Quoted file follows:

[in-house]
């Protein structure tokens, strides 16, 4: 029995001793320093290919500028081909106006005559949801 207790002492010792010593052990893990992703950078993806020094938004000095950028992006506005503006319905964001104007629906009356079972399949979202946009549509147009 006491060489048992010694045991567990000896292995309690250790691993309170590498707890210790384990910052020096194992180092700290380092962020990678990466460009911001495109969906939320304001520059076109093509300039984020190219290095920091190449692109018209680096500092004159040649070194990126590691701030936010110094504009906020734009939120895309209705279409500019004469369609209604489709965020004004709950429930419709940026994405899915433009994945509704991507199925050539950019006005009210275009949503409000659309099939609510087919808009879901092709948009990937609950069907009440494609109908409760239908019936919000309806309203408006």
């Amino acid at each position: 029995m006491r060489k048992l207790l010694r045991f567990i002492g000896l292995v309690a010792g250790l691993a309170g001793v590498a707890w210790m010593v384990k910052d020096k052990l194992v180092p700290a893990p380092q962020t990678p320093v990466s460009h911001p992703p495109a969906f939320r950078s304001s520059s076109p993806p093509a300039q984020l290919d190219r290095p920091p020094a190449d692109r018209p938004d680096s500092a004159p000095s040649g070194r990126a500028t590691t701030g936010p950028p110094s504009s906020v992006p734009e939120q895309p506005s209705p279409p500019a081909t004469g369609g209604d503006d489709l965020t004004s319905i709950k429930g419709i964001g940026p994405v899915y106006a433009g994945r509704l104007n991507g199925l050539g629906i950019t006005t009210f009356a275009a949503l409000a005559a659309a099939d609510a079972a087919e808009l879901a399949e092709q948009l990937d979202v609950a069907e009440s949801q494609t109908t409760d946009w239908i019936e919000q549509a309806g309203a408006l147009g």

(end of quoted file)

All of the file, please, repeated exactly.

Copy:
[in-house]
């Protein structure tokens, strides 16, 4: 029995001793320093290919500028081909106006005559949801 207790002492010792010593052990893990992703950078993806020094938004000095950028992006506005503006319905964001104007629906009356079972399949979202946009549509147009 006491060489048992010694045991567990000896292995309690250790691993309170590498707890210790384990910052020096194992180092700290380092962020990678990466460009911001495109969906939320304001520059076109093509300039984020190219290095920091190449692109018209680096500092004159040649070194990126590691701030936010110094504009906020734009939120895309209705279409500019004469369609209604489709965020004004709950429930419709940026994405899915433009994945509704991507199925050539950019006005009210275009949503409000659309099939609510087919808009879901092709948009990937609950069907009440494609109908409760239908019936919000309806309203408006």
């Amino acid at each position: 029995m006491r060489k048992l207790l010694r045991f567990i002492g000896l292995v309690a010792g250790l691993a309170g001793v590498a707890w210790m010593v384990k910052d020096k052990l194992v180092p700290a893990p380092q962020t990678p320093v990466s460009h911001p992703p495109a969906f939320r950078s304001s520059s076109p993806p093509a300039q984020l290919d190219r290095p920091p020094a190449d692109r018209p938004d680096s500092a004159p000095s040649g070194r990126a500028t590691t701030g936010p950028p110094s504009s906020v992006p734009e939120q895309p506005s209705p279409p500019a081909t004469g369609g209604d503006d489709l965020t004004s319905i709950k429930g419709i964001g940026p994405v899915y106006a433009g994945r509704l104007n991507g199925l050539g629906i950019t006005t009210f009356a275009a949503l409000a005559a659309a099939d609510a079972a087919e808009l879901a399949e092709q948009l990937d979202v609950a069907e009440s949801q494609t109908t409760d946009w239908i019936e919000q549509a309806g309203a408006l147009g």